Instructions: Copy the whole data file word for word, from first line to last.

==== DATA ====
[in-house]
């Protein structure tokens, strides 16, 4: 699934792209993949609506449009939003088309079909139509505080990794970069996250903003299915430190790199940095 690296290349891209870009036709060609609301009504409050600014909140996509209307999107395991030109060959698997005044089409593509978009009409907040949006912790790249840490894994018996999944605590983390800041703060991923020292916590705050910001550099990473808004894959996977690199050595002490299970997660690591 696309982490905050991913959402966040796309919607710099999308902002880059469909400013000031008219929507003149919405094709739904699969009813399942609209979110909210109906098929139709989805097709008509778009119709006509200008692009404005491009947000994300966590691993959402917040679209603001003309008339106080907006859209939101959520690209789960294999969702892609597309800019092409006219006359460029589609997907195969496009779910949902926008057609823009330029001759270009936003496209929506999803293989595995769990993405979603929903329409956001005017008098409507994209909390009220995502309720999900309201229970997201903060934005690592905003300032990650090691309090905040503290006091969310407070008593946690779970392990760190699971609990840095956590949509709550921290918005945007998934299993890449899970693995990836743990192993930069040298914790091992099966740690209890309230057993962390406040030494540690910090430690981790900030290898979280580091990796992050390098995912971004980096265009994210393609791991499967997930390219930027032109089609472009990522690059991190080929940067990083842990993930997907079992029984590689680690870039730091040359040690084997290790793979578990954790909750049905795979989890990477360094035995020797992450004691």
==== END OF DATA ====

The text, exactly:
[in-house]
């Protein structure tokens, strides 16, 4: 699934792209993949609506449009939003088309079909139509505080990794970069996250903003299915430190790199940095 690296290349891209870009036709060609609301009504409050600014909140996509209307999107395991030109060959698997005044089409593509978009009409907040949006912790790249840490894994018996999944605590983390800041703060991923020292916590705050910001550099990473808004894959996977690199050595002490299970997660690591 696309982490905050991913959402966040796309919607710099999308902002880059469909400013000031008219929507003149919405094709739904699969009813399942609209979110909210109906098929139709989805097709008509778009119709006509200008692009404005491009947000994300966590691993959402917040679209603001003309008339106080907006859209939101959520690209789960294999969702892609597309800019092409006219006359460029589609997907195969496009779910949902926008057609823009330029001759270009936003496209929506999803293989595995769990993405979603929903329409956001005017008098409507994209909390009220995502309720999900309201229970997201903060934005690592905003300032990650090691309090905040503290006091969310407070008593946690779970392990760190699971609990840095956590949509709550921290918005945007998934299993890449899970693995990836743990192993930069040298914790091992099966740690209890309230057993962390406040030494540690910090430690981790900030290898979280580091990796992050390098995912971004980096265009994210393609791991499967997930390219930027032109089609472009990522690059991190080929940067990083842990993930997907079992029984590689680690870039730091040359040690084997290790793979578990954790909750049905795979989890990477360094035995020797992450004691």